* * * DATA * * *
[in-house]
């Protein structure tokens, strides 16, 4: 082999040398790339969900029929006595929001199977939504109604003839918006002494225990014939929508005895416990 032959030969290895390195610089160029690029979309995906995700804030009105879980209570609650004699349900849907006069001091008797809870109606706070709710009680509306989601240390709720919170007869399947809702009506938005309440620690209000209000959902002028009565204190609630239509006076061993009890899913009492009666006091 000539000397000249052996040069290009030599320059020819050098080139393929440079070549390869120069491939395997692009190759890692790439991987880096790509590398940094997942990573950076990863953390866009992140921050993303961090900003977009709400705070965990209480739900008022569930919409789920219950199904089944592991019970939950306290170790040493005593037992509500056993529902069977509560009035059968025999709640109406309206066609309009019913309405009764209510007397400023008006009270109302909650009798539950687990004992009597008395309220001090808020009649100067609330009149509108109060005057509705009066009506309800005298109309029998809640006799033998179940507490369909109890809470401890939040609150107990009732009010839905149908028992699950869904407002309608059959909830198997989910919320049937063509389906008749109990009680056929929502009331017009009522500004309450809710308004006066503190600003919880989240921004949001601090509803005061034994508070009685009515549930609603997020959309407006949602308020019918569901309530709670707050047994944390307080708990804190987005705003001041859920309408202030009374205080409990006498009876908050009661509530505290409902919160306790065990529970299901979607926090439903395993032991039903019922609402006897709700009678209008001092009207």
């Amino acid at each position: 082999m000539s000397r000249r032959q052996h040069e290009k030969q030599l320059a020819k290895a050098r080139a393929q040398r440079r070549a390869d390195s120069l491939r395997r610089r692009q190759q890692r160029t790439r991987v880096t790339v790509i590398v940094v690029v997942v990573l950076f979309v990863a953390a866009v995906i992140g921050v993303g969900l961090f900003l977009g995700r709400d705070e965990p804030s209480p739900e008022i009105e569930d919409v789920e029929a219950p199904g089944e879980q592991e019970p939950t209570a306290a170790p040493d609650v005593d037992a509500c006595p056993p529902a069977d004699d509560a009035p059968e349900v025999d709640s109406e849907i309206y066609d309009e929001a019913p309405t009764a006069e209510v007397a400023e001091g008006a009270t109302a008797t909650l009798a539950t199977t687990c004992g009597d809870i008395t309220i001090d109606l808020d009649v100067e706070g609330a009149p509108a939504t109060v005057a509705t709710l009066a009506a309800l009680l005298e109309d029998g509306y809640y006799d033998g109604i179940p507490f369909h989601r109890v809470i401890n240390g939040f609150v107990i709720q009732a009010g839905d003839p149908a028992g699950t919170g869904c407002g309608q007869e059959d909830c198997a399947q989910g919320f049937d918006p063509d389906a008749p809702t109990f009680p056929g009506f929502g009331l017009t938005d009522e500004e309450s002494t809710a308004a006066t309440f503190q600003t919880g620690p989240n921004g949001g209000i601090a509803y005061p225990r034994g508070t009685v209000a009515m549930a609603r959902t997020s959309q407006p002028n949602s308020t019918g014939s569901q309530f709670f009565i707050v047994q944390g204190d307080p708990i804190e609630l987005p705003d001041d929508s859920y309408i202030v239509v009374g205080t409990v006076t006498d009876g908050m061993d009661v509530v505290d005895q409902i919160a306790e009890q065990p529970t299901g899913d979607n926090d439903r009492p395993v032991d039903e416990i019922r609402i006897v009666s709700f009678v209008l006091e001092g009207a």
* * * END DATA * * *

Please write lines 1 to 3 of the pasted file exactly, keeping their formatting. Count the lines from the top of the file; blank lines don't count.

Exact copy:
[in-house]
């Protein structure tokens, strides 16, 4: 082999040398790339969900029929006595929001199977939504109604003839918006002494225990014939929508005895416990 032959030969290895390195610089160029690029979309995906995700804030009105879980209570609650004699349900849907006069001091008797809870109606706070709710009680509306989601240390709720919170007869399947809702009506938005309440620690209000209000959902002028009565204190609630239509006076061993009890899913009492009666006091 000539000397000249052996040069290009030599320059020819050098080139393929440079070549390869120069491939395997692009190759890692790439991987880096790509590398940094997942990573950076990863953390866009992140921050993303961090900003977009709400705070965990209480739900008022569930919409789920219950199904089944592991019970939950306290170790040493005593037992509500056993529902069977509560009035059968025999709640109406309206066609309009019913309405009764209510007397400023008006009270109302909650009798539950687990004992009597008395309220001090808020009649100067609330009149509108109060005057509705009066009506309800005298109309029998809640006799033998179940507490369909109890809470401890939040609150107990009732009010839905149908028992699950869904407002309608059959909830198997989910919320049937063509389906008749109990009680056929929502009331017009009522500004309450809710308004006066503190600003919880989240921004949001601090509803005061034994508070009685009515549930609603997020959309407006949602308020019918569901309530709670707050047994944390307080708990804190987005705003001041859920309408202030009374205080409990006498009876908050009661509530505290409902919160306790065990529970299901979607926090439903395993032991039903019922609402006897709700009678209008001092009207």
């Amino acid at each position: 082999m000539s000397r000249r032959q052996h040069e290009k030969q030599l320059a020819k290895a050098r080139a393929q040398r440079r070549a390869d390195s120069l491939r395997r610089r692009q190759q890692r160029t790439r991987v880096t790339v790509i590398v940094v690029v997942v990573l950076f979309v990863a953390a866009v995906i992140g921050v993303g969900l961090f900003l977009g995700r709400d705070e965990p804030s209480p739900e008022i009105e569930d919409v789920e029929a219950p199904g089944e879980q592991e019970p939950t209570a306290a170790p040493d609650v005593d037992a509500c006595p056993p529902a069977d004699d509560a009035p059968e349900v025999d709640s109406e849907i309206y066609d309009e929001a019913p309405t009764a006069e209510v007397a400023e001091g008006a009270t109302a008797t909650l009798a539950t199977t687990c004992g009597d809870i008395t309220i001090d109606l808020d009649v100067e706070g609330a009149p509108a939504t109060v005057a509705t709710l009066a009506a309800l009680l005298e109309d029998g509306y809640y006799d033998g109604i179940p507490f369909h989601r109890v809470i401890n240390g939040f609150v107990i709720q009732a009010g839905d003839p149908a028992g699950t919170g869904c407002g309608q007869e059959d909830c198997a399947q989910g919320f049937d918006p063509d389906a008749p809702t109990f009680p056929g009506f929502g009331l017009t938005d009522e500004e309450s002494t809710a308004a006066t309440f503190q600003t919880g620690p989240n921004g949001g209000i601090a509803y005061p225990r034994g508070t009685v209000a009515m549930a609603r959902t997020s959309q407006p002028n949602s308020t019918g014939s569901q309530f709670f009565i707050v047994q944390g204190d307080p708990i804190e609630l987005p705003d001041d929508s859920y309408i202030v239509v009374g205080t409990v006076t006498d009876g908050m061993d009661v509530v505290d005895q409902i919160a306790e009890q065990p529970t299901g899913d979607n926090d439903r009492p395993v032991d039903e416990i019922r609402i006897v009666s709700f009678v209008l006091e001092g009207a």